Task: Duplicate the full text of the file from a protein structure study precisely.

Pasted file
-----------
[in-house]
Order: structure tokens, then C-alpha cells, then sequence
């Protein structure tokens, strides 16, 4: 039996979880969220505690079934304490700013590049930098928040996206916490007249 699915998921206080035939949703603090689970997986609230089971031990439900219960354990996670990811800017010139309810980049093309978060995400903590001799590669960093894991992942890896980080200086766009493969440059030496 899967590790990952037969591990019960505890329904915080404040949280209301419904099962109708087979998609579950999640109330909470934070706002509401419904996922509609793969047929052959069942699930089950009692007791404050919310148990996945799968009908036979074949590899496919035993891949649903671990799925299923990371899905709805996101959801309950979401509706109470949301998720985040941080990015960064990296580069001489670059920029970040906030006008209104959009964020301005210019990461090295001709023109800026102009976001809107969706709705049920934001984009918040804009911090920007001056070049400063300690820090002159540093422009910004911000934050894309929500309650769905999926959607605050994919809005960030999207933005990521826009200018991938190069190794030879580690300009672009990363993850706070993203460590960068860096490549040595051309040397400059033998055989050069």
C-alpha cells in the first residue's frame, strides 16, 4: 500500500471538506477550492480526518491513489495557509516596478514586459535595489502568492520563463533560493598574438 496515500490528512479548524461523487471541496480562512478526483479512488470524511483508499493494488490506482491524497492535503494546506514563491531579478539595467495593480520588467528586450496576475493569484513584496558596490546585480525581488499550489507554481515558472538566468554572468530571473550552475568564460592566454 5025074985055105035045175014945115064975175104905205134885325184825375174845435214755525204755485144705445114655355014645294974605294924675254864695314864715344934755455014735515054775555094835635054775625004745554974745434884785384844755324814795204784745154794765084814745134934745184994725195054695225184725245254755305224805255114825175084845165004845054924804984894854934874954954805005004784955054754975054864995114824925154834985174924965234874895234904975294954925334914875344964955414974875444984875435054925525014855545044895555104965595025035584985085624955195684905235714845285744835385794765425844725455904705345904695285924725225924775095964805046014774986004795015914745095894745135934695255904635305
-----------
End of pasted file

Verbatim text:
[in-house]
Order: structure tokens, then C-alpha cells, then sequence
């Protein structure tokens, strides 16, 4: 039996979880969220505690079934304490700013590049930098928040996206916490007249 699915998921206080035939949703603090689970997986609230089971031990439900219960354990996670990811800017010139309810980049093309978060995400903590001799590669960093894991992942890896980080200086766009493969440059030496 899967590790990952037969591990019960505890329904915080404040949280209301419904099962109708087979998609579950999640109330909470934070706002509401419904996922509609793969047929052959069942699930089950009692007791404050919310148990996945799968009908036979074949590899496919035993891949649903671990799925299923990371899905709805996101959801309950979401509706109470949301998720985040941080990015960064990296580069001489670059920029970040906030006008209104959009964020301005210019990461090295001709023109800026102009976001809107969706709705049920934001984009918040804009911090920007001056070049400063300690820090002159540093422009910004911000934050894309929500309650769905999926959607605050994919809005960030999207933005990521826009200018991938190069190794030879580690300009672009990363993850706070993203460590960068860096490549040595051309040397400059033998055989050069």
C-alpha cells in the first residue's frame, strides 16, 4: 500500500471538506477550492480526518491513489495557509516596478514586459535595489502568492520563463533560493598574438 496515500490528512479548524461523487471541496480562512478526483479512488470524511483508499493494488490506482491524497492535503494546506514563491531579478539595467495593480520588467528586450496576475493569484513584496558596490546585480525581488499550489507554481515558472538566468554572468530571473550552475568564460592566454 5025074985055105035045175014945115064975175104905205134885325184825375174845435214755525204755485144705445114655355014645294974605294924675254864695314864715344934755455014735515054775555094835635054775625004745554974745434884785384844755324814795204784745154794765084814745134934745184994725195054695225184725245254755305224805255114825175084845165004845054924804984894854934874954954805005004784955054754975054864995114824925154834985174924965234874895234904975294954925334914875344964955414974875444984875435054925525014855545044895555104965595025035584985085624955195684905235714845285744835385794765425844725455904705345904695285924725225924775095964805046014774986004795015914745095894745135934695255904635305